Show me your rump hair and I will tell you what you ate
New research reveals the dietary history of muskoxen in Greenland
There is a whole life history accumulated in the hair – or at least the past 2,5 years’ diet, in the case of muskoxen from Northeast Greenland.
ARC PhD student Jesper B Mosbacher has together with his colleagues sampled hair from ten muskoxen cows from high arctic and analysed nitrogen stable isotopes (δ15N) to reconstruct the dietary history of these animals.
The diet was linked to changes in temperature and snow depth. The summer diets were dominated by grasses and were highly similar across years and, whereas the winter diets varied markedly depending on local temperature and snow depth.
In winters with heavy snowfall, the values of δ15N in muskoxen guard hair increased. This indicates that the animals had limited access to forage and relied instead on their body stores to get through the extreme season. This led to low calf production the following year.
Hence, due to the close link between body condition and the production of calves, this new method may help to monitor animal populations in difficult-to-access areas undergoing climate change.
This study sheds light on fundamental questions in animal ecology, namely, the link between environmental conditions and the diet of the animals. Resource availability is linked to population dynamics, and drives changes in population dynamics. This kind of information is also necessary to establish proper conservation and management initiatives. The study is collaboration between ARC, Center for Permafrost at Copenhagen University, Norwegian Institute of Nature Research and Copenhagen Zoo.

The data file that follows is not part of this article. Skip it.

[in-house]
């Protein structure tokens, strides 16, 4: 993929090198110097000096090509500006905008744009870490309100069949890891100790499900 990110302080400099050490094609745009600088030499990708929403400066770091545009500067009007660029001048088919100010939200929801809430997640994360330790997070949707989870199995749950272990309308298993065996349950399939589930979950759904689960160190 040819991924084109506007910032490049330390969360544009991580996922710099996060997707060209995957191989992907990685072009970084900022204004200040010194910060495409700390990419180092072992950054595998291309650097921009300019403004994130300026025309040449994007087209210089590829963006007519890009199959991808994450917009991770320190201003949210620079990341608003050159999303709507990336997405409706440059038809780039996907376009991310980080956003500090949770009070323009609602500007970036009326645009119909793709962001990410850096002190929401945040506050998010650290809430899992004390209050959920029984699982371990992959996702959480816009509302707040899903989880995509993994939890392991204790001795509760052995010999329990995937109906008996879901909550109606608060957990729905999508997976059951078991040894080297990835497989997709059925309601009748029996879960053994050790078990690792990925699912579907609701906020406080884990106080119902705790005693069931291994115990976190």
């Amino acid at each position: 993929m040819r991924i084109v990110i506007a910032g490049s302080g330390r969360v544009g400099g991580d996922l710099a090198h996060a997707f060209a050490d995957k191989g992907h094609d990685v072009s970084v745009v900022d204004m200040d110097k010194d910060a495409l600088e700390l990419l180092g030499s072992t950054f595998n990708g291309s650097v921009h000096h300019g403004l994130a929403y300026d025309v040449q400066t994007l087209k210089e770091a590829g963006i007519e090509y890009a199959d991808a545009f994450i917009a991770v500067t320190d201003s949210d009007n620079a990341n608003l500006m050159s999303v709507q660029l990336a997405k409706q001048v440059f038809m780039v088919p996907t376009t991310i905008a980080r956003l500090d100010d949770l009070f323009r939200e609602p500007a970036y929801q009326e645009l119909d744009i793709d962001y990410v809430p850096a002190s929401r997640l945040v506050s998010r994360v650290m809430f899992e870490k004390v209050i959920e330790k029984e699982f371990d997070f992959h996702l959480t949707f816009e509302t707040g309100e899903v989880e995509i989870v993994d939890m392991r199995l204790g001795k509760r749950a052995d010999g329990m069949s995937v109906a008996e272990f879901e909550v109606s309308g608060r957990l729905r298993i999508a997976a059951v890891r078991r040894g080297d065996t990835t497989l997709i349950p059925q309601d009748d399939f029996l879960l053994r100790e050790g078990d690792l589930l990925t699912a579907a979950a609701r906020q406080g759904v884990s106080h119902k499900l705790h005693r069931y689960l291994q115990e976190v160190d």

This study is part of Jesper B Mosbacher's PhD project, which focuses on one of the key species in the Arctic ecosystem, the muskox, Ovibos moschatus. The feeding ecology of muskoxen is pivotal on many scales, both directly, influencing the success of the individual muskox, and indirectly, affecting the composition and functions of entire communities. The Arctic is changing rapidly, and the understanding of key species in the tundra ecosystem is crucial for our understanding of ecosystem-level responses to climate change. Jesper conducts field work at Zackenberg, Northeast Greenland, in the world’s largest national park (972,000 km2).
Read more about the study on EurekAlert.
Read the article at ScienceNordic.
Read the article: Mosbacher JB, Michelsen A, Stelvig M, Hendrichsen DK & Schmidt NM 2016. Show Me Your Rump Hair and I Will Tell You What You Ate - The Dietary History of Muskoxen (Ovibos moschatus) Revealed by Sequential Stable Isotope Analysis of Guard Hairs. PLoS ONE 11(4): e0152874. doi:10.1371/journal.pone.0152874
Muskoxen forages mainly on energy rich graminoids in productive wet ecosystems during summer. Photo Lars Holst Hansen, Aarhus University.